Beers at the Bottom, enjoyed Day Hike Summer Ale along Cutthroat Pass for #TwoBeersInTheWild! We’ve so enjoyed reading their reports and drooling over their photos. Follow their adventures as we share them on our blog, Facebook, Twitter, and Instagram. As summer winds down grab another 6-pack of Day Hike Summer Ale and head outside!
Cutthroat Pass via PCT
Region: North Cascades
Difficulty of Hike: Medium
Distance Round Trip: 10 miles
Did you encounter any of the following on your hike? Wildflowers, Edible berries/plants, Wildlife
Road conditions to trailhead: Road suitable for all vehicles
Bugs: Bugs were not too bad
Trail Condition: Trail in good condition
Distance from Seattle: 157 miles
We’ve had a great summer as Day Hike Ambassadors and can’t believe this is our final hike! Despite a summer of 70+ degree weather for weeks at a time, it took until the last few weeks for some of our favorite high-country trails to be fully hikeable. That just means we’re saving our best hike for last!
We took a camping trip out to the North Cascades and made sure to keep a few Day Hikes on ice for our first trek to Cutthroat Pass. While day hikers typically hike to the pass from Cutthroat Lake, we actually decided to get there via the iconic Pacific Crest Trail. An awesome thing about the PCT, is that since it was originally graded for stock, it’s rarely very steep and the trail is wider. While you still gain 2000 feet from the forest to the pass, it’s done gradually over a 5 mile stretch.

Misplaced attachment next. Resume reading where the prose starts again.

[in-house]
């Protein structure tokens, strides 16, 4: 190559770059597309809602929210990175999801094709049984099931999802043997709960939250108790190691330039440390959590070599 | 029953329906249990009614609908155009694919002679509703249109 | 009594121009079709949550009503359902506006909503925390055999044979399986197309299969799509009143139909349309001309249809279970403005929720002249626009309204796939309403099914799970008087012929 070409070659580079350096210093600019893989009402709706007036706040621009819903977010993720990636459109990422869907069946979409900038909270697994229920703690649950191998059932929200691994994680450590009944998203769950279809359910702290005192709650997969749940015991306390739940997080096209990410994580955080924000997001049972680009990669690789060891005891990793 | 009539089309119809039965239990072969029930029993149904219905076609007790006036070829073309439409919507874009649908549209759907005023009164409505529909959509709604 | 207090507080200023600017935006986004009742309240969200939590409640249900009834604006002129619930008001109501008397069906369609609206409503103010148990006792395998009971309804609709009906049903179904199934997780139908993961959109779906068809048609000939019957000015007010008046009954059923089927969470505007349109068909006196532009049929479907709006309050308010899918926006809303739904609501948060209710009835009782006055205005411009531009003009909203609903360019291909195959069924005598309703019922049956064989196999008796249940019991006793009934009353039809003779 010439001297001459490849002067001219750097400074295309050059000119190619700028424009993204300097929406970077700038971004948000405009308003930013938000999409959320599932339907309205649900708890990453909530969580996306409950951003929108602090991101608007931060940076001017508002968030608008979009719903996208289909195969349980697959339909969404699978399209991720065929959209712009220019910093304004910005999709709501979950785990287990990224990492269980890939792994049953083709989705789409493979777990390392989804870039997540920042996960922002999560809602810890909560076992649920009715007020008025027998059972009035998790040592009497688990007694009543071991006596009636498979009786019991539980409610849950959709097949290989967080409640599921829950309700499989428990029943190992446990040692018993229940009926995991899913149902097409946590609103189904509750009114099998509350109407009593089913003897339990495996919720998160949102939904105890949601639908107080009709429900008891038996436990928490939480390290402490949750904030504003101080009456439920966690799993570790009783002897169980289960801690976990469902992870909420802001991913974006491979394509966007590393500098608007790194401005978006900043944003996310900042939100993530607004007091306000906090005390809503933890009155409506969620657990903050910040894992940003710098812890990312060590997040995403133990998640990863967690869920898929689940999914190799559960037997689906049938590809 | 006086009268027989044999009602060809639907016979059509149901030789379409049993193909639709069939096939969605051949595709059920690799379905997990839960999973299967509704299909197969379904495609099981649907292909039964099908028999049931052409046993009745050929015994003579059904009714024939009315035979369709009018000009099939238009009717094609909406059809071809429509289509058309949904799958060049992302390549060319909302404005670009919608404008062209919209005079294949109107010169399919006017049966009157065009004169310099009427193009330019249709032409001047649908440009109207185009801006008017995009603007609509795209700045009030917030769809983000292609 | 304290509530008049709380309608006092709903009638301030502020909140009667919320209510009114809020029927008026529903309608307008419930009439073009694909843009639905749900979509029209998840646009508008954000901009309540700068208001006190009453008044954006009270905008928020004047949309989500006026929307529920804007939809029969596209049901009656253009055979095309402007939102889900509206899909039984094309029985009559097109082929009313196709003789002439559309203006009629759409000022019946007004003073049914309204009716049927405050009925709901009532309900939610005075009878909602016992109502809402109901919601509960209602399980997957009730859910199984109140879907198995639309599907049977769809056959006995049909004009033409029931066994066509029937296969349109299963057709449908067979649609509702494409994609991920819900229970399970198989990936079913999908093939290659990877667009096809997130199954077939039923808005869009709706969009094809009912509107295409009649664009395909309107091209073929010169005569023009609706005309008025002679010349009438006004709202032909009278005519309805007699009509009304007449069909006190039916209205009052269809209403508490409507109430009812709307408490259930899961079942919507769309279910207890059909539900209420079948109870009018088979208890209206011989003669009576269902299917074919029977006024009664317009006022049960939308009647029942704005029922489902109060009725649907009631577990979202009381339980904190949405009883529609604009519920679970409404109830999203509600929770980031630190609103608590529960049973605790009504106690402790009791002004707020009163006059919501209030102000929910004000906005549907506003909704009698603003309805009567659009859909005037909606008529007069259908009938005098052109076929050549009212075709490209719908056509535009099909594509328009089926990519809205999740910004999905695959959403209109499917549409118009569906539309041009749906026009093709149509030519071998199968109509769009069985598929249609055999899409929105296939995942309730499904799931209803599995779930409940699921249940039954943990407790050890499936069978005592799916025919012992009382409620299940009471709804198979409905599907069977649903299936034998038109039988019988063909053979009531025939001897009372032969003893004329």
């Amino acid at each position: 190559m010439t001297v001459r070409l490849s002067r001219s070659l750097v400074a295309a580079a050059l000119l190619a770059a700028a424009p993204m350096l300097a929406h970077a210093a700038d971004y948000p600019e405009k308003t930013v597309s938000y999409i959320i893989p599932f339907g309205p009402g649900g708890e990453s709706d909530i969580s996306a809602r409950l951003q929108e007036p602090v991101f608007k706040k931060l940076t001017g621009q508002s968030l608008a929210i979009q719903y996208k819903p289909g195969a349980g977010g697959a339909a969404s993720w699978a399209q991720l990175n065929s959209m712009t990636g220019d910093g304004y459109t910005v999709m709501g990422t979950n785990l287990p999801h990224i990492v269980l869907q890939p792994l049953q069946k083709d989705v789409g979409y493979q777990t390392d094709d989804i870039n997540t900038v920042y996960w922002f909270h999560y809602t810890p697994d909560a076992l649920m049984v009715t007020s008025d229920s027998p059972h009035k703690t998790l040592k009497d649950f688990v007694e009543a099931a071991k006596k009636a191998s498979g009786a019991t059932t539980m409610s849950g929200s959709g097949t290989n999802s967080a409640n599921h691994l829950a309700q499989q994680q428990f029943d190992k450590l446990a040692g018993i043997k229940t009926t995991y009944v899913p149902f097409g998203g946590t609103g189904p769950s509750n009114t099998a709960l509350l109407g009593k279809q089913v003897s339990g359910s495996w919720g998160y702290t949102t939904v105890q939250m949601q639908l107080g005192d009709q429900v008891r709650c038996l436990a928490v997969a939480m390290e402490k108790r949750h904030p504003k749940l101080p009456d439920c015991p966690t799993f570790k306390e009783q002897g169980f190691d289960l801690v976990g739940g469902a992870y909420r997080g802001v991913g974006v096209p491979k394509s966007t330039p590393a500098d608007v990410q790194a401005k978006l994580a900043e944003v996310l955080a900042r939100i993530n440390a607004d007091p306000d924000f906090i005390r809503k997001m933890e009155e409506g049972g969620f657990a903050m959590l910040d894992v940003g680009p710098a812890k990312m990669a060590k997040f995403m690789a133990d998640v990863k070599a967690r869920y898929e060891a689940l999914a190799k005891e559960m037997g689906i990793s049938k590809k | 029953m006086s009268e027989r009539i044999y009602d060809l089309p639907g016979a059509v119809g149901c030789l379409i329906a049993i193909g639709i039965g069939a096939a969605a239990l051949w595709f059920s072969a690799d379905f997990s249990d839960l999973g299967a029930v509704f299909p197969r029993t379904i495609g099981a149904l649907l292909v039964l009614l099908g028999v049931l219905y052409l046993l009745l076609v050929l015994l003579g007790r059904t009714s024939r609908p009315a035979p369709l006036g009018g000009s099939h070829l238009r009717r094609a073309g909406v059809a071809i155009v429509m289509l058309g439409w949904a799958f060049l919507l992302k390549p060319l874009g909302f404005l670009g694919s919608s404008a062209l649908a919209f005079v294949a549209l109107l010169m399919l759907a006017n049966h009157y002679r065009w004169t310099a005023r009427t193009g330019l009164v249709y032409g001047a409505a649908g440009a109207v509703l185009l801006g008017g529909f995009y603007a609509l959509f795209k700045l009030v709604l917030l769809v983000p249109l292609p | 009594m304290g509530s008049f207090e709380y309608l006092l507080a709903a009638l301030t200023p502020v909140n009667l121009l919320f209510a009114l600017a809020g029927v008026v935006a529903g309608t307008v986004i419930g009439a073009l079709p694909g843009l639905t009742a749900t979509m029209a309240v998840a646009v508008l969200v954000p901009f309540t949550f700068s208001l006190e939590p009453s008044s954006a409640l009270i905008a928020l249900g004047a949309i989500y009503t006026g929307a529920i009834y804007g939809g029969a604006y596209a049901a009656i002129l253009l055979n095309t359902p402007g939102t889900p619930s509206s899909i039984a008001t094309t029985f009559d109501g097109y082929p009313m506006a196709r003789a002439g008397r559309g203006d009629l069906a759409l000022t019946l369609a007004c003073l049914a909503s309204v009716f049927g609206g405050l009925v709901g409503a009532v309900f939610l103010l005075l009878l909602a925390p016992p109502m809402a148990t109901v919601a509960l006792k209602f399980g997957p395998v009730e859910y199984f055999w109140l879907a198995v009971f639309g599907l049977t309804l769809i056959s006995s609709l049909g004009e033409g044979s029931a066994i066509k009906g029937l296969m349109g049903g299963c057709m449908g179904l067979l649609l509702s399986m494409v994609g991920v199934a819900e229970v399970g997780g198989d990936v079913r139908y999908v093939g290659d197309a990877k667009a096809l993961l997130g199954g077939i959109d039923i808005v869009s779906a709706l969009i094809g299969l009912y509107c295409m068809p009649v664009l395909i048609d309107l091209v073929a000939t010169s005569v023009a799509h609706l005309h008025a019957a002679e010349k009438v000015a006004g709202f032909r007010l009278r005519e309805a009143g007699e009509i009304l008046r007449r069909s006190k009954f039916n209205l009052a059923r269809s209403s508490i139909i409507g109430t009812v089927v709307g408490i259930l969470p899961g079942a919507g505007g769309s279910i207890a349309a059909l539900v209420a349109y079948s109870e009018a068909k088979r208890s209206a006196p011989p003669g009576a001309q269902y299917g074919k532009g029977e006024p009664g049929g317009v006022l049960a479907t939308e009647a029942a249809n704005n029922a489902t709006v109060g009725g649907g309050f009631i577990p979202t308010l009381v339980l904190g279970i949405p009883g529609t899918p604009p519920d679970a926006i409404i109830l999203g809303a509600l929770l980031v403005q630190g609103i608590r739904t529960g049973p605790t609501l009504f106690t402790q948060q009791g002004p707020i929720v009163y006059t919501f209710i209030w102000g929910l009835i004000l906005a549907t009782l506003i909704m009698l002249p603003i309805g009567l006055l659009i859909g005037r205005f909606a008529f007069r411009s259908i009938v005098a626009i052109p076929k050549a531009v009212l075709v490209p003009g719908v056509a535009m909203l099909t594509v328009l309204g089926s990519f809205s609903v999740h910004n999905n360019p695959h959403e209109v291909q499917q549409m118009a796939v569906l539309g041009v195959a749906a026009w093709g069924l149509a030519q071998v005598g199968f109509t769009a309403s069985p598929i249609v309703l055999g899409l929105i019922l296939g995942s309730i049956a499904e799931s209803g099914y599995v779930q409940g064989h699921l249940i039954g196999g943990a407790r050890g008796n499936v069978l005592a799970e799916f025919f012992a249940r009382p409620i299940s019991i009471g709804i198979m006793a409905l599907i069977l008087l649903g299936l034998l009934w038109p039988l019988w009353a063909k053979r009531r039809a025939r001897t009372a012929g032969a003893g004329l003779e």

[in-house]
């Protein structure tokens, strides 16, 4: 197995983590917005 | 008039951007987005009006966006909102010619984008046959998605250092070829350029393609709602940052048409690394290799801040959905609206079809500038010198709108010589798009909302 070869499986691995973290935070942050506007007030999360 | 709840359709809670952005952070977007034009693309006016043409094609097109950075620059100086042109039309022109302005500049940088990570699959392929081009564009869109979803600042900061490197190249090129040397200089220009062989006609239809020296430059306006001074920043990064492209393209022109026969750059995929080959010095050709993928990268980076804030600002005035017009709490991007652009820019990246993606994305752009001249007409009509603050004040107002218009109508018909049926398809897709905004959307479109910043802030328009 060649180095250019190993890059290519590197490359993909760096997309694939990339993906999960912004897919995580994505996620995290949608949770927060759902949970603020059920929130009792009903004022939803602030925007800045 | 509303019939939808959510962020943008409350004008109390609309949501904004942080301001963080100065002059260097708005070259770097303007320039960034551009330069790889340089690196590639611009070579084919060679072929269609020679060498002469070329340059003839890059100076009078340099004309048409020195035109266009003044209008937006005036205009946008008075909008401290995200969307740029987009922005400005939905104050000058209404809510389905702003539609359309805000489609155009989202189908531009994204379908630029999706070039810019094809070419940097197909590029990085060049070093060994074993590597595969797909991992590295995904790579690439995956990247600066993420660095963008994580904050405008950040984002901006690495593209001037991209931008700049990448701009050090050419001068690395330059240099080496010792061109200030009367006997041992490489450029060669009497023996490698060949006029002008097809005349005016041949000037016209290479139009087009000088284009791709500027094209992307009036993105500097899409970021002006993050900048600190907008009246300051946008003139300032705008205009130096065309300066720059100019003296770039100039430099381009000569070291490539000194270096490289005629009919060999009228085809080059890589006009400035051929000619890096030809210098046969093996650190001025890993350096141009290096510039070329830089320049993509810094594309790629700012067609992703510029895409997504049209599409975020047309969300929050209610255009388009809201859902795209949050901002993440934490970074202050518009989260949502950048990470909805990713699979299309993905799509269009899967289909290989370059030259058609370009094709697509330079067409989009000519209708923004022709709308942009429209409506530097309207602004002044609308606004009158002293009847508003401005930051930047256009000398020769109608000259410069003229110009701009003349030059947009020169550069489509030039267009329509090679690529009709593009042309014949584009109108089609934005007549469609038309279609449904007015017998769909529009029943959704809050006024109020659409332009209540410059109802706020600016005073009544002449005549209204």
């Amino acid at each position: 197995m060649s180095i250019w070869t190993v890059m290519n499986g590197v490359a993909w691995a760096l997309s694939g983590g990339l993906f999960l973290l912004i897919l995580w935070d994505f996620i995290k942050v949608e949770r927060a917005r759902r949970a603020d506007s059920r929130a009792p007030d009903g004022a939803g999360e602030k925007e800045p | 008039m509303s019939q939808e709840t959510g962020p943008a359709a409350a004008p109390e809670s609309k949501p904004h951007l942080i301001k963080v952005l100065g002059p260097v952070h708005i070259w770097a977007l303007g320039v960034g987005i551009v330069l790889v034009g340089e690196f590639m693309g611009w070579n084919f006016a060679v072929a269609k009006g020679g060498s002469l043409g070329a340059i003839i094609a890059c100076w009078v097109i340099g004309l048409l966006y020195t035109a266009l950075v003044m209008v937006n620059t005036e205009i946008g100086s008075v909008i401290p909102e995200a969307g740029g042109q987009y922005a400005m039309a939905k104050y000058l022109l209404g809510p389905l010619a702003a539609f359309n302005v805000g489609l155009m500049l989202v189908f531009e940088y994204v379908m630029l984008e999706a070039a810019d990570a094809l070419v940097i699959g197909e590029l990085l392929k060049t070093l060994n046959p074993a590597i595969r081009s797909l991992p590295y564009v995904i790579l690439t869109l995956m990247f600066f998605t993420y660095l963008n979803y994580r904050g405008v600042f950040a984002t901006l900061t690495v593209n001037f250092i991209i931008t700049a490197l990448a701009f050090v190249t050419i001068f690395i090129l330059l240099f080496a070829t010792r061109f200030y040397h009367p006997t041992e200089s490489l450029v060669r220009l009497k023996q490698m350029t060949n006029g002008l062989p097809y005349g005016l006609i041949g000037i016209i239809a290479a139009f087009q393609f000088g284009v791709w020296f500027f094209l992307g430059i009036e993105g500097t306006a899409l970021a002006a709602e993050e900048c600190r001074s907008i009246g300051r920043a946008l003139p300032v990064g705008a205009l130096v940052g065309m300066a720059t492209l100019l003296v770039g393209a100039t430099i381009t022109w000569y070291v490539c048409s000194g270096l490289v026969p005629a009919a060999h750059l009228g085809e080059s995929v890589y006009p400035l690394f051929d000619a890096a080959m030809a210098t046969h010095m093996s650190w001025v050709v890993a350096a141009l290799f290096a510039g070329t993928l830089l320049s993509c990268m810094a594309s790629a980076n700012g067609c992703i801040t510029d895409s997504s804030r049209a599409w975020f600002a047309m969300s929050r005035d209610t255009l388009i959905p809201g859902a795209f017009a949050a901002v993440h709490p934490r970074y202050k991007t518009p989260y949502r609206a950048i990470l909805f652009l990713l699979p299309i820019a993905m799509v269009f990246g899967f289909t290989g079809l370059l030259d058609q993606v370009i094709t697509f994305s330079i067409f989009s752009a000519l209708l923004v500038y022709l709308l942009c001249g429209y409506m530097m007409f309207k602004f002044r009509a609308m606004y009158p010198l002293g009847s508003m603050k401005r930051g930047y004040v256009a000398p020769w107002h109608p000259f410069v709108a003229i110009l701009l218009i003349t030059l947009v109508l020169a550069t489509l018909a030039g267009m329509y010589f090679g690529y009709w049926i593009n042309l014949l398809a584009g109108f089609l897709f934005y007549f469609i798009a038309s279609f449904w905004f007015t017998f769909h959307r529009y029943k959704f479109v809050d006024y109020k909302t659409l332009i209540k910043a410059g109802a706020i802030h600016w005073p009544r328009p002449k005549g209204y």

Even though it was mid-week, the parking lot was busy, and it was easy to pick out thru-hikers and section hikers on their way to Canada. But once we hit the trail, it was easy to find solitude. The first 1.5 miles of this hike are forested, and known for high-running creek crossings. But for us, even the notorious Porcupine Creek was easy to rock hop across. After that, we came out of the forest to the rugged terrain of the North Cascades. We switchbacked up rocky slopes to the pass above through huckleberry bushes and larches–still sporting their summer green.
When you crest the ridge to Cutthroat Pass, the views will quite literally take your breath away–spin around and all you can see are jagged peaks, some with patches of snow clinging to their rocky faces. We pulled out our Day Hikes and map to try and name the mountains around us. After drinking in our fill of the landscape, we headed back down to the parking lot. Then it was time for Two Beers at the Bottom back at camp!
Even though our Ambassador Summer is coming to an end, this year’s hiking season feels far from over! Cutthroat Pass is an especially great hike for early to mid fall as the Larches turn gold. The hillside that for us was dotted with lush emerald will ignite with bright gold and red in mid-to-late September. Happy Hiking, and Cheers!